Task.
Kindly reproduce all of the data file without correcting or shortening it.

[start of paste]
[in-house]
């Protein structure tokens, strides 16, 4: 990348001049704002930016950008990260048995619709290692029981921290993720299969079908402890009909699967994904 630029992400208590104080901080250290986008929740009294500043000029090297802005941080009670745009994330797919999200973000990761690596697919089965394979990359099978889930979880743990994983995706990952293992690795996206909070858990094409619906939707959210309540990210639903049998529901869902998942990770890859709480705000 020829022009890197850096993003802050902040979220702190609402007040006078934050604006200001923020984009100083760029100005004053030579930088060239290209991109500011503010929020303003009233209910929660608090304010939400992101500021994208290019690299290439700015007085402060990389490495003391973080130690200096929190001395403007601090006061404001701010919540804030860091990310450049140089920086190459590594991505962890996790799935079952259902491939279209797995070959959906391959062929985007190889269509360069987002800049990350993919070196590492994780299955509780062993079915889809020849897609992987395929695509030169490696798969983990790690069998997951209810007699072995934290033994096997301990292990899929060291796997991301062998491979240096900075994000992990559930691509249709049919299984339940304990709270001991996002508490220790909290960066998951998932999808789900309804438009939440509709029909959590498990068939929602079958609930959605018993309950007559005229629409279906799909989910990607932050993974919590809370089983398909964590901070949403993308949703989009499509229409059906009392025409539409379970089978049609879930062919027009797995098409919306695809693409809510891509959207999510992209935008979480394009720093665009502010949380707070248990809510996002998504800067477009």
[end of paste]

[in-house]
């Protein structure tokens, strides 16, 4: 990348001049704002930016950008990260048995619709290692029981921290993720299969079908402890009909699967994904 630029992400208590104080901080250290986008929740009294500043000029090297802005941080009670745009994330797919999200973000990761690596697919089965394979990359099978889930979880743990994983995706990952293992690795996206909070858990094409619906939707959210309540990210639903049998529901869902998942990770890859709480705000 020829022009890197850096993003802050902040979220702190609402007040006078934050604006200001923020984009100083760029100005004053030579930088060239290209991109500011503010929020303003009233209910929660608090304010939400992101500021994208290019690299290439700015007085402060990389490495003391973080130690200096929190001395403007601090006061404001701010919540804030860091990310450049140089920086190459590594991505962890996790799935079952259902491939279209797995070959959906391959062929985007190889269509360069987002800049990350993919070196590492994780299955509780062993079915889809020849897609992987395929695509030169490696798969983990790690069998997951209810007699072995934290033994096997301990292990899929060291796997991301062998491979240096900075994000992990559930691509249709049919299984339940304990709270001991996002508490220790909290960066998951998932999808789900309804438009939440509709029909959590498990068939929602079958609930959605018993309950007559005229629409279906799909989910990607932050993974919590809370089983398909964590901070949403993308949703989009499509229409059906009392025409539409379970089978049609879930062919027009797995098409919306695809693409809510891509959207999510992209935008979480394009720093665009502010949380707070248990809510996002998504800067477009």